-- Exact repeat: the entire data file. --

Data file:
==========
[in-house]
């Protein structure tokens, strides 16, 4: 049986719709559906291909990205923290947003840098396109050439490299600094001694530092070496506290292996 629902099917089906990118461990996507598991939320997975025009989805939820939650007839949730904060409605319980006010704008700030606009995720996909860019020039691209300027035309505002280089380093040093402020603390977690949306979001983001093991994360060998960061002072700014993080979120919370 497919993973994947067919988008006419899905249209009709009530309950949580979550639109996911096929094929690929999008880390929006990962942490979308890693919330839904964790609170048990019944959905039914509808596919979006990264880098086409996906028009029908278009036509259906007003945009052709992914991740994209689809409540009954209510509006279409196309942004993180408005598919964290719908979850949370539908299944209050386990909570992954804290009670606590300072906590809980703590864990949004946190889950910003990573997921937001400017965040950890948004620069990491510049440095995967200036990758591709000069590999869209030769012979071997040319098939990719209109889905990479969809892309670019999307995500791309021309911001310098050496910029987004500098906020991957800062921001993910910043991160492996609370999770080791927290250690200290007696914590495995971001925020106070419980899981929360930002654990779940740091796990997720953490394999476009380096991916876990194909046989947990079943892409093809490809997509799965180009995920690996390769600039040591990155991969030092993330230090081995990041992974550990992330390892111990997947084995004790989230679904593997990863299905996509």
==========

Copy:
[in-house]
């Protein structure tokens, strides 16, 4: 049986719709559906291909990205923290947003840098396109050439490299600094001694530092070496506290292996 629902099917089906990118461990996507598991939320997975025009989805939820939650007839949730904060409605319980006010704008700030606009995720996909860019020039691209300027035309505002280089380093040093402020603390977690949306979001983001093991994360060998960061002072700014993080979120919370 497919993973994947067919988008006419899905249209009709009530309950949580979550639109996911096929094929690929999008880390929006990962942490979308890693919330839904964790609170048990019944959905039914509808596919979006990264880098086409996906028009029908278009036509259906007003945009052709992914991740994209689809409540009954209510509006279409196309942004993180408005598919964290719908979850949370539908299944209050386990909570992954804290009670606590300072906590809980703590864990949004946190889950910003990573997921937001400017965040950890948004620069990491510049440095995967200036990758591709000069590999869209030769012979071997040319098939990719209109889905990479969809892309670019999307995500791309021309911001310098050496910029987004500098906020991957800062921001993910910043991160492996609370999770080791927290250690200290007696914590495995971001925020106070419980899981929360930002654990779940740091796990997720953490394999476009380096991916876990194909046989947990079943892409093809490809997509799965180009995920690996390769600039040591990155991969030092993330230090081995990041992974550990992330390892111990997947084995004790989230679904593997990863299905996509």